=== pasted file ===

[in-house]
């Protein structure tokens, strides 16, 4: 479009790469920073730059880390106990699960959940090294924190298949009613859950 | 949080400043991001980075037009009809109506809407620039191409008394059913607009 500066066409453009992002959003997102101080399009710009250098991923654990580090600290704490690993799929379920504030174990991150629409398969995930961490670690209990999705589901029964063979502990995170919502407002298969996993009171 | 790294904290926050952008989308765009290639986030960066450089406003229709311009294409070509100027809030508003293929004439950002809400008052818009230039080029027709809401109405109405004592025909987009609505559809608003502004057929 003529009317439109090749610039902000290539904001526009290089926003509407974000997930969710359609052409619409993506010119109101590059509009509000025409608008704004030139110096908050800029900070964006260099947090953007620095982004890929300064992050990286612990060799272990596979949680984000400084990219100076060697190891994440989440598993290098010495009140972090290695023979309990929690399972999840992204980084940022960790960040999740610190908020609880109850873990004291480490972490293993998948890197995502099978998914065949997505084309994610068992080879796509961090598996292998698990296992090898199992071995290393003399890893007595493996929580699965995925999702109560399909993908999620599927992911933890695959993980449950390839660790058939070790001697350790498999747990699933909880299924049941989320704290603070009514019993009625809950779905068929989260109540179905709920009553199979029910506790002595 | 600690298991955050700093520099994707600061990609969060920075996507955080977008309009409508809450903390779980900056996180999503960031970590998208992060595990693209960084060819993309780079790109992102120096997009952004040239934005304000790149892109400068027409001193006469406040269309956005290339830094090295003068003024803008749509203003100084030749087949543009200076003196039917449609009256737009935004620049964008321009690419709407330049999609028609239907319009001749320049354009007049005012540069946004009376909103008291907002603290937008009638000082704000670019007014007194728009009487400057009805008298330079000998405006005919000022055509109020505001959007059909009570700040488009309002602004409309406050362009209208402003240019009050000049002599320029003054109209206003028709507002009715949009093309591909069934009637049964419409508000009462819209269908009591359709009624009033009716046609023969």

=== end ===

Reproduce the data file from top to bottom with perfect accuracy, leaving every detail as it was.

[in-house]
């Protein structure tokens, strides 16, 4: 479009790469920073730059880390106990699960959940090294924190298949009613859950 | 949080400043991001980075037009009809109506809407620039191409008394059913607009 500066066409453009992002959003997102101080399009710009250098991923654990580090600290704490690993799929379920504030174990991150629409398969995930961490670690209990999705589901029964063979502990995170919502407002298969996993009171 | 790294904290926050952008989308765009290639986030960066450089406003229709311009294409070509100027809030508003293929004439950002809400008052818009230039080029027709809401109405109405004592025909987009609505559809608003502004057929 003529009317439109090749610039902000290539904001526009290089926003509407974000997930969710359609052409619409993506010119109101590059509009509000025409608008704004030139110096908050800029900070964006260099947090953007620095982004890929300064992050990286612990060799272990596979949680984000400084990219100076060697190891994440989440598993290098010495009140972090290695023979309990929690399972999840992204980084940022960790960040999740610190908020609880109850873990004291480490972490293993998948890197995502099978998914065949997505084309994610068992080879796509961090598996292998698990296992090898199992071995290393003399890893007595493996929580699965995925999702109560399909993908999620599927992911933890695959993980449950390839660790058939070790001697350790498999747990699933909880299924049941989320704290603070009514019993009625809950779905068929989260109540179905709920009553199979029910506790002595 | 600690298991955050700093520099994707600061990609969060920075996507955080977008309009409508809450903390779980900056996180999503960031970590998208992060595990693209960084060819993309780079790109992102120096997009952004040239934005304000790149892109400068027409001193006469406040269309956005290339830094090295003068003024803008749509203003100084030749087949543009200076003196039917449609009256737009935004620049964008321009690419709407330049999609028609239907319009001749320049354009007049005012540069946004009376909103008291907002603290937008009638000082704000670019007014007194728009009487400057009805008298330079000998405006005919000022055509109020505001959007059909009570700040488009309002602004409309406050362009209208402003240019009050000049002599320029003054109209206003028709507002009715949009093309591909069934009637049964419409508000009462819209269908009591359709009624009033009716046609023969």